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Home Buyer Spring Checklist For Home Maintenance

Feb 21 2017 | Maple Crest

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When you own a family home, you have a lot going on. Mortgage payments, kids, job, planning vacations, visiting family etc. With all that excitement, it’s easy to overlook routine home maintenance, especially when you’ve never had to tackle these tasks before. While home maintenance in a new home is undoubtedly easier and less extensive than in an older used home, it is still important to pay attention to small issues that may arise quickly before they become major problems.

To keep things from getting overwhelming, here’s a home maintenance checklist for new home owners. And don’t worry — most of these tasks take only a few minutes or a quick call to a trusted pro if you feel the work is beyond your capability. Here are a few important maintenance to-dos.

Check Your Furnace and HVAC Filter

Clogged filters make heating and cooling systems run less efficiently, which wastes energy and costs you money. They can also trap harmful pollutants and allergens that you don’t want lurking around your home. Checking furnace and HVAC filters are easy. Just turn off your system, pull out your filters and inspect them for dirt and grime. If they’re dark and dirty-looking, get suitable replacements—your local hardware store likely has them.

Check Your Crawl Space for Water

You might have to check your crawl space for water to avoid mold and water damage to the foundation of your house. Use a flashlight to take a closer look. Check the corners and edges for changes in color, and use your fingers to test for dampness if you aren’t sure. If you find any water, call a home inspector immediately to figure out where it’s coming from. Check every fall before it rains. The key is to fix existing water damage before any more water gets in.

Check Wood Decks for Moisture

Wood decks need to be sealed and stained to prevent water damage and rot. Do a quick splash test to check if the seal is still working. Spill a glass of water on your deck, if you see tiny beads of moisture form on the surface, it means that the sealant is still repelling the water. If that doesn’t happen, then it’s time to reseal your deck.
You should do a splash test at the beginning of every summer and expect to reseal your deck every two or three years.

Check and Touch Up Exterior Paint

An exterior paint job or touch ups for cracked or peeling paint adds to the curb appeal of your home and also serves as an important protectant, preventing gutters from rusting and wood siding from rotting. Take a walk around your home and look for chipping, peeling, blistering or cracking on every part, including the trim. Touch ups could just mean sanding, scraping, patching, priming and repainting small areas. But, if you see widespread areas of damage, it might be wise to repaint the whole area.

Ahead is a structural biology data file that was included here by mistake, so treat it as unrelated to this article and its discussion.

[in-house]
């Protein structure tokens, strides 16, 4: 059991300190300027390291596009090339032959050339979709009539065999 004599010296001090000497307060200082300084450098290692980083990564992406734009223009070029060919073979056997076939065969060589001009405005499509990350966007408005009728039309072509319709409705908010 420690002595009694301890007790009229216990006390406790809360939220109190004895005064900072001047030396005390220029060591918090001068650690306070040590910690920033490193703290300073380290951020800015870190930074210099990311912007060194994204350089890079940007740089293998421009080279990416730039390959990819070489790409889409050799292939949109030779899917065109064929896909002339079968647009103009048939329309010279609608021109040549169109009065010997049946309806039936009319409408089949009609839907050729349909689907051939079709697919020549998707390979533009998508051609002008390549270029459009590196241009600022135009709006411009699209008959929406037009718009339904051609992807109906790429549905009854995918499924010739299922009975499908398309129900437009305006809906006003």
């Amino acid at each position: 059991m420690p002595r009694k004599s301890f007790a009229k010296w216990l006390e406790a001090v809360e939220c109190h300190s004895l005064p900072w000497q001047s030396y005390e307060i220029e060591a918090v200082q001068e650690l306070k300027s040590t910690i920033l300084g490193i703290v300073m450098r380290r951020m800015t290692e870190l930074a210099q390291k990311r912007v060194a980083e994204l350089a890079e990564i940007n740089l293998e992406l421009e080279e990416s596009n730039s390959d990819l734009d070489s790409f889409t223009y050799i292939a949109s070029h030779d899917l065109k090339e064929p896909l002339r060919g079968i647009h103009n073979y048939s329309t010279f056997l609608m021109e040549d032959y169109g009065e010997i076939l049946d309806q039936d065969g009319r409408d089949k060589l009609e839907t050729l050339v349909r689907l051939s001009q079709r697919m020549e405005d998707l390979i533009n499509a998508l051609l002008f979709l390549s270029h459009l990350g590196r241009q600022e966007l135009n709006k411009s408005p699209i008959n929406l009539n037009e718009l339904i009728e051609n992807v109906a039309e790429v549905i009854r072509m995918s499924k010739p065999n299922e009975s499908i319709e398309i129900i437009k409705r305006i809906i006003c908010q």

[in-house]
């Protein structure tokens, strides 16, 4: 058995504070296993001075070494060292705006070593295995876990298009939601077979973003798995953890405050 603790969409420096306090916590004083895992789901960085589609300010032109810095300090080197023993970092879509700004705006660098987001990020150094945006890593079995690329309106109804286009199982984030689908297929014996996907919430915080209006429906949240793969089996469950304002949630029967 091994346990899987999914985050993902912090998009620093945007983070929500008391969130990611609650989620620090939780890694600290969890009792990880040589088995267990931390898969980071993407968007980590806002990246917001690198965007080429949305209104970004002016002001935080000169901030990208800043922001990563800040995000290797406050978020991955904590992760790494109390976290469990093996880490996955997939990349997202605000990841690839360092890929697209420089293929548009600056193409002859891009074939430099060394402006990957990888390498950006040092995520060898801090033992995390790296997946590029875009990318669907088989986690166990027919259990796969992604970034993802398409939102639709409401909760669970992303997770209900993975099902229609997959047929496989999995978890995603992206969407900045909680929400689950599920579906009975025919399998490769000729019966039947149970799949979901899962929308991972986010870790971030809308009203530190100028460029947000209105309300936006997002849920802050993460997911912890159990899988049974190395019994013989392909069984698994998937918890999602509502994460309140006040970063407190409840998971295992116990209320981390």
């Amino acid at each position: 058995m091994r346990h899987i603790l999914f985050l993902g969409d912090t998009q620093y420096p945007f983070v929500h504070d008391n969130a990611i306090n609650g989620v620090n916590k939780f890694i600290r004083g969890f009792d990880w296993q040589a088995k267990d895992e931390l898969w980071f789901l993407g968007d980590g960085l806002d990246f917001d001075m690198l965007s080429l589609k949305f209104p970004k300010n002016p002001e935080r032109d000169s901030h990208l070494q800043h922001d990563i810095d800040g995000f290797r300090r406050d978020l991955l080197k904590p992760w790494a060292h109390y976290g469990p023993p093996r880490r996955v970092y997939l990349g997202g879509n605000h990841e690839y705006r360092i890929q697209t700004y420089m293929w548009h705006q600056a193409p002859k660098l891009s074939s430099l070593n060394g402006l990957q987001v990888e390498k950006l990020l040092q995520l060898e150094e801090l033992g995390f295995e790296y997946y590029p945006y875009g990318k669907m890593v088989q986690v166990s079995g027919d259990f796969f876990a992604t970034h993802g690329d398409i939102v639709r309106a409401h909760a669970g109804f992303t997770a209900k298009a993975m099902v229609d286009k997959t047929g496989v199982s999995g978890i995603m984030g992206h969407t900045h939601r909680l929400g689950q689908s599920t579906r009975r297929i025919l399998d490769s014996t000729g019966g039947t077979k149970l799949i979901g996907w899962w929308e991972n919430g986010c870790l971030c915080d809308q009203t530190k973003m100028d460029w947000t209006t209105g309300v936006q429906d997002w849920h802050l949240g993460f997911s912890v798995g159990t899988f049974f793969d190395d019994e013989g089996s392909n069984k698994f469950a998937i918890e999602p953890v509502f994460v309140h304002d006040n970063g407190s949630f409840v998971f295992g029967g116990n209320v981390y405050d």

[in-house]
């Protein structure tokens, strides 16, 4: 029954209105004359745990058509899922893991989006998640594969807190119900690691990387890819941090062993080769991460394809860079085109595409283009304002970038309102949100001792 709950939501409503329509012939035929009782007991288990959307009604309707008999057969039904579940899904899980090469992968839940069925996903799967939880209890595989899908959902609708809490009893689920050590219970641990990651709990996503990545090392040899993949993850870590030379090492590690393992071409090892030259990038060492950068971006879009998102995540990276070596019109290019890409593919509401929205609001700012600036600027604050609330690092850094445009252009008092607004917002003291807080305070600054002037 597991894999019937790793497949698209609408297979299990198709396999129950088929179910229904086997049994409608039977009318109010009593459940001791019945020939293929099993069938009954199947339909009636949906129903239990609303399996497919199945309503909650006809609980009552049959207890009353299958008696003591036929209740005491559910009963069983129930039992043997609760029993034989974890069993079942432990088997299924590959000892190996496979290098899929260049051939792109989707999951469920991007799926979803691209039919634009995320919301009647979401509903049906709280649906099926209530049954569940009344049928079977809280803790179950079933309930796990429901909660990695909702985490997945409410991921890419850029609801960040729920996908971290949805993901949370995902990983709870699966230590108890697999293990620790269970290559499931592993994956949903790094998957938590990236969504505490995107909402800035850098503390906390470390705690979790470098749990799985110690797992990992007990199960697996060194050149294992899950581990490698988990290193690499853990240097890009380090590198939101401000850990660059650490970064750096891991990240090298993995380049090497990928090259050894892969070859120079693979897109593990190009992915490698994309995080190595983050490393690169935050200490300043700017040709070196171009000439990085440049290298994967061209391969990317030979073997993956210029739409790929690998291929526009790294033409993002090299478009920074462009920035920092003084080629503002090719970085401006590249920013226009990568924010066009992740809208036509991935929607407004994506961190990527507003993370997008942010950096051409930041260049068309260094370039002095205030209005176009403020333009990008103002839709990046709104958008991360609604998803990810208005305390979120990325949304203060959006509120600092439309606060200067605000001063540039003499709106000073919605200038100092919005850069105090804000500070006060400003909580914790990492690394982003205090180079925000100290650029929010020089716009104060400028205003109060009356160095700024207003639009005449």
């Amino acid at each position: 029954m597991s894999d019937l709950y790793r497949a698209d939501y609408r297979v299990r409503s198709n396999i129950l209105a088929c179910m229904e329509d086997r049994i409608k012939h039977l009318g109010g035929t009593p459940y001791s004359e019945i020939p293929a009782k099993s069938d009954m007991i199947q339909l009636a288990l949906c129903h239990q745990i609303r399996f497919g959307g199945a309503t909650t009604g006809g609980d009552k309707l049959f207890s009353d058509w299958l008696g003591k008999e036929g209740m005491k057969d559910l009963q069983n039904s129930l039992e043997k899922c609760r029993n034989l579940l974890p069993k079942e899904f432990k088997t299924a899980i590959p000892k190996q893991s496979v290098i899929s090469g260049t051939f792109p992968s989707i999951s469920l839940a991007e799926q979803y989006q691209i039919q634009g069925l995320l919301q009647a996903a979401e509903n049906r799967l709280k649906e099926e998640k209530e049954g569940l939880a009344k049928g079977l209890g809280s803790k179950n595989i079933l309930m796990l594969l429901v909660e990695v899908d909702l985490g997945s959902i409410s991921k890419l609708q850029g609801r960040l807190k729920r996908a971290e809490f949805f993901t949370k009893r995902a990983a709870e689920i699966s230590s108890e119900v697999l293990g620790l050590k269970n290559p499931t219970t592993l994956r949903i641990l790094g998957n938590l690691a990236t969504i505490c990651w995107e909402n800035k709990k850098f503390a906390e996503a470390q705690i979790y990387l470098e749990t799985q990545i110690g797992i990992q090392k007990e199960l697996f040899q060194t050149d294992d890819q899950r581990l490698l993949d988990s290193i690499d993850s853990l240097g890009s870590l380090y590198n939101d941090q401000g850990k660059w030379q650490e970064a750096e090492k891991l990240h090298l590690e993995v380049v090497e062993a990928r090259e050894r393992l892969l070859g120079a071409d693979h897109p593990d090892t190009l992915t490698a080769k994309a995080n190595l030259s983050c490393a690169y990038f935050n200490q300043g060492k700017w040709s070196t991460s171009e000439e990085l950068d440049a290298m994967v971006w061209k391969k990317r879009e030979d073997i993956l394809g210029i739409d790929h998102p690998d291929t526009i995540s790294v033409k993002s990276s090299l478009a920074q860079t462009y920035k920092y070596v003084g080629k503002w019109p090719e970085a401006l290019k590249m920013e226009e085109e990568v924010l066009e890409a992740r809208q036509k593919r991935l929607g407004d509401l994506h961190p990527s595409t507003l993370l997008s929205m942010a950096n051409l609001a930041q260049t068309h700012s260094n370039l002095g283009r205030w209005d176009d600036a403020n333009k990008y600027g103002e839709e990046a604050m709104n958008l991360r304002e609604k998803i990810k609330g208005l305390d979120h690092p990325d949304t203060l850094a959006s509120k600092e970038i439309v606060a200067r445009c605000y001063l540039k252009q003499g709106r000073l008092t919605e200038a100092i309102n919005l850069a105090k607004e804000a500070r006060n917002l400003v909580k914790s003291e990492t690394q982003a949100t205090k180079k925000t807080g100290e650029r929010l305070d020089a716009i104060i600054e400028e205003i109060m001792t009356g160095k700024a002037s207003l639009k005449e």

Check Bathtub Caulk and Toilet Seals

Intact caulk and seals prevent water from seeping into the rest of your bathroom, causing mold and other damage. Inspect the caulk around the tub area. If you see the caulk is cracking or peeling, replace it with polyurethane bathroom caulk. When checking your toilet seal, look for condensation or discoloration of the flooring around the seam where the toilet meets the floor. If you see either, call a plumber to help determine the source of the leak.

Service and Clean the Furnace

Cleaning your furnace is very important as it can suck energy and even emit harmful carbon monoxide inside your home. Call a pro. If you don’t have one you trust, call the manufacturer or installer and ask for a recommendation. Just be sure to use a licensed heating, ventilation and air conditioning specialist. Having your furnace inspected every fall will prolong the life of your appliance.

Clean Wood-Burning Fireplaces

Fireplaces and chimneys will often accumulate creosote buildup which is a flammable byproduct of burning wood. This will create a fire hazard and increase your risk of carbon monoxide poisoning. Call a trained chimney sweep that can bring in specialized equipment to clean the area. You should check every fall before the fire-burning season.

Seal Cracks in Asphalt Paving

Patching cracks will extend the life of your driveway by preventing water from seeping underneath, creating potholes. Use a patching gun and some asphalt patching caulk. Then use a putty knife to smooth the top. Check your driveway for cracks every summer and plan to completely reseal it every five years.

Recaulk Your Windows

About 80 percent of winter heat loss occurs due to cracks in a home’s window and door seals. Resealing the spaces around windows and doors with caulk goes a long way toward solving the problem. Caulking processes and products will vary depending on the type of windows and siding you have. Start by asking a salesperson what kind of caulk you need for your particular finishes, then pare things down from there. If you choose the right caulk the first time, you won’t have to recaulk the following season. When applying the caulk, make sure all surfaces are clean and dry and pay attention to the temperature specifications in the product information. Since temperatures change most in the morning, it’s smart to start your project after they have leveled out around mid-day.

Clean Your Gutters and Roof Valleys

Mucked-up gutters and roof valleys can cause water to back up and potentially enter your home via the foundation, roof or crawl space. Water can also freeze inside your gutters and wreck them altogether. Grab a sturdy ladder and take a peek. Use gloved hands or even a trowel to remove debris from gutters before flushing them with a garden hose to make sure there aren’t any hidden clogs. Remove debris on the roof by hand and check out the flashing while you’re up there to make sure it’s free of rust and holes.